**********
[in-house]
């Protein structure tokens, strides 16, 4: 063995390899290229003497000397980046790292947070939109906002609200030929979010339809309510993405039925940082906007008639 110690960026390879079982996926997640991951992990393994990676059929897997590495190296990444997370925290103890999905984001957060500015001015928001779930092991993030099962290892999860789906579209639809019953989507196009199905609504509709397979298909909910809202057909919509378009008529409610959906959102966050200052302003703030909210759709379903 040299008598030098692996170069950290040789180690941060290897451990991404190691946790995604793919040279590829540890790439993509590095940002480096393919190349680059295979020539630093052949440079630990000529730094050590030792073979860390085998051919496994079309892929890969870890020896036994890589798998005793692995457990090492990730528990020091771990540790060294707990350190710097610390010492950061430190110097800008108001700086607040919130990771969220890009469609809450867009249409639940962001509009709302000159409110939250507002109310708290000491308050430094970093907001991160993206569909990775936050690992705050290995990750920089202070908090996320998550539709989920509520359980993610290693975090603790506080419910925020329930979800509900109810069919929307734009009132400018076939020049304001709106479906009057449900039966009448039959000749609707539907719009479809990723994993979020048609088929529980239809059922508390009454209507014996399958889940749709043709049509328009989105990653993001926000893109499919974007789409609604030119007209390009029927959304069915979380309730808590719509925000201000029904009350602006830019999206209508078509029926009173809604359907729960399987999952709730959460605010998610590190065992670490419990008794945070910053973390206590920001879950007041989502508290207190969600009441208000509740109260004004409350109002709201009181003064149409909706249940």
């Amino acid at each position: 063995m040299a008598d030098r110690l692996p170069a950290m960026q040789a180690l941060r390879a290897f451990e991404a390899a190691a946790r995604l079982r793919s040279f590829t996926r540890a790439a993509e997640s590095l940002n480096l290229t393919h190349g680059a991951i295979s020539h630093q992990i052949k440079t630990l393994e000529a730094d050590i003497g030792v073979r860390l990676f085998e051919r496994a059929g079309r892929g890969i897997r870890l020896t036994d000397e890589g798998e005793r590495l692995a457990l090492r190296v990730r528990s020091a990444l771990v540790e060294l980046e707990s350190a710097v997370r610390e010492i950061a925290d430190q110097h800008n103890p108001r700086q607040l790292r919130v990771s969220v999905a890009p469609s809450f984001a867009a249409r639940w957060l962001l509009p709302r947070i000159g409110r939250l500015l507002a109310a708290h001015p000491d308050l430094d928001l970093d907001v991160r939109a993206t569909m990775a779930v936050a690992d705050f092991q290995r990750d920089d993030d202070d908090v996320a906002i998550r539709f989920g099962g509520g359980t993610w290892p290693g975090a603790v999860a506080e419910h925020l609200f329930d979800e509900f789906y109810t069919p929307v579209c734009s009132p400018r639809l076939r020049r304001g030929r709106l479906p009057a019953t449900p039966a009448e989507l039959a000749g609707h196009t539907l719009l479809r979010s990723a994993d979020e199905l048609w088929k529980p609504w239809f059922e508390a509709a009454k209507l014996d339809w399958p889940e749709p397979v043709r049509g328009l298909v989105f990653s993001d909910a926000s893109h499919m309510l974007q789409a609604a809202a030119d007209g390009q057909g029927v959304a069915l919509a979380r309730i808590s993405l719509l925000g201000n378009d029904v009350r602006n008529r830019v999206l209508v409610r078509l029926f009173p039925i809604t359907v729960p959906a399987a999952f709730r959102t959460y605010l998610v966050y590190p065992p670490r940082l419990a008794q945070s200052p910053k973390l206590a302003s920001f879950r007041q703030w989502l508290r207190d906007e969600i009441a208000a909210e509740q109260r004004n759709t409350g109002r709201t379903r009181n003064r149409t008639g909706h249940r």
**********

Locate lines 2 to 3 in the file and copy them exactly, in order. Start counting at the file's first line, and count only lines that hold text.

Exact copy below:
């Protein structure tokens, strides 16, 4: 063995390899290229003497000397980046790292947070939109906002609200030929979010339809309510993405039925940082906007008639 110690960026390879079982996926997640991951992990393994990676059929897997590495190296990444997370925290103890999905984001957060500015001015928001779930092991993030099962290892999860789906579209639809019953989507196009199905609504509709397979298909909910809202057909919509378009008529409610959906959102966050200052302003703030909210759709379903 040299008598030098692996170069950290040789180690941060290897451990991404190691946790995604793919040279590829540890790439993509590095940002480096393919190349680059295979020539630093052949440079630990000529730094050590030792073979860390085998051919496994079309892929890969870890020896036994890589798998005793692995457990090492990730528990020091771990540790060294707990350190710097610390010492950061430190110097800008108001700086607040919130990771969220890009469609809450867009249409639940962001509009709302000159409110939250507002109310708290000491308050430094970093907001991160993206569909990775936050690992705050290995990750920089202070908090996320998550539709989920509520359980993610290693975090603790506080419910925020329930979800509900109810069919929307734009009132400018076939020049304001709106479906009057449900039966009448039959000749609707539907719009479809990723994993979020048609088929529980239809059922508390009454209507014996399958889940749709043709049509328009989105990653993001926000893109499919974007789409609604030119007209390009029927959304069915979380309730808590719509925000201000029904009350602006830019999206209508078509029926009173809604359907729960399987999952709730959460605010998610590190065992670490419990008794945070910053973390206590920001879950007041989502508290207190969600009441208000509740109260004004409350109002709201009181003064149409909706249940």
């Amino acid at each position: 063995m040299a008598d030098r110690l692996p170069a950290m960026q040789a180690l941060r390879a290897f451990e991404a390899a190691a946790r995604l079982r793919s040279f590829t996926r540890a790439a993509e997640s590095l940002n480096l290229t393919h190349g680059a991951i295979s020539h630093q992990i052949k440079t630990l393994e000529a730094d050590i003497g030792v073979r860390l990676f085998e051919r496994a059929g079309r892929g890969i897997r870890l020896t036994d000397e890589g798998e005793r590495l692995a457990l090492r190296v990730r528990s020091a990444l771990v540790e060294l980046e707990s350190a710097v997370r610390e010492i950061a925290d430190q110097h800008n103890p108001r700086q607040l790292r919130v990771s969220v999905a890009p469609s809450f984001a867009a249409r639940w957060l962001l509009p709302r947070i000159g409110r939250l500015l507002a109310a708290h001015p000491d308050l430094d928001l970093d907001v991160r939109a993206t569909m990775a779930v936050a690992d705050f092991q290995r990750d920089d993030d202070d908090v996320a906002i998550r539709f989920g099962g509520g359980t993610w290892p290693g975090a603790v999860a506080e419910h925020l609200f329930d979800e509900f789906y109810t069919p929307v579209c734009s009132p400018r639809l076939r020049r304001g030929r709106l479906p009057a019953t449900p039966a009448e989507l039959a000749g609707h196009t539907l719009l479809r979010s990723a994993d979020e199905l048609w088929k529980p609504w239809f059922e508390a509709a009454k209507l014996d339809w399958p889940e749709p397979v043709r049509g328009l298909v989105f990653s993001d909910a926000s893109h499919m309510l974007q789409a609604a809202a030119d007209g390009q057909g029927v959304a069915l919509a979380r309730i808590s993405l719509l925000g201000n378009d029904v009350r602006n008529r830019v999206l209508v409610r078509l029926f009173p039925i809604t359907v729960p959906a399987a999952f709730r959102t959460y605010l998610v966050y590190p065992p670490r940082l419990a008794q945070s200052p910053k973390l206590a302003s920001f879950r007041q703030w989502l508290r207190d906007e969600i009441a208000a909210e509740q109260r004004n759709t409350g109002r709201t379903r009181n003064r149409t008639g909706h249940r």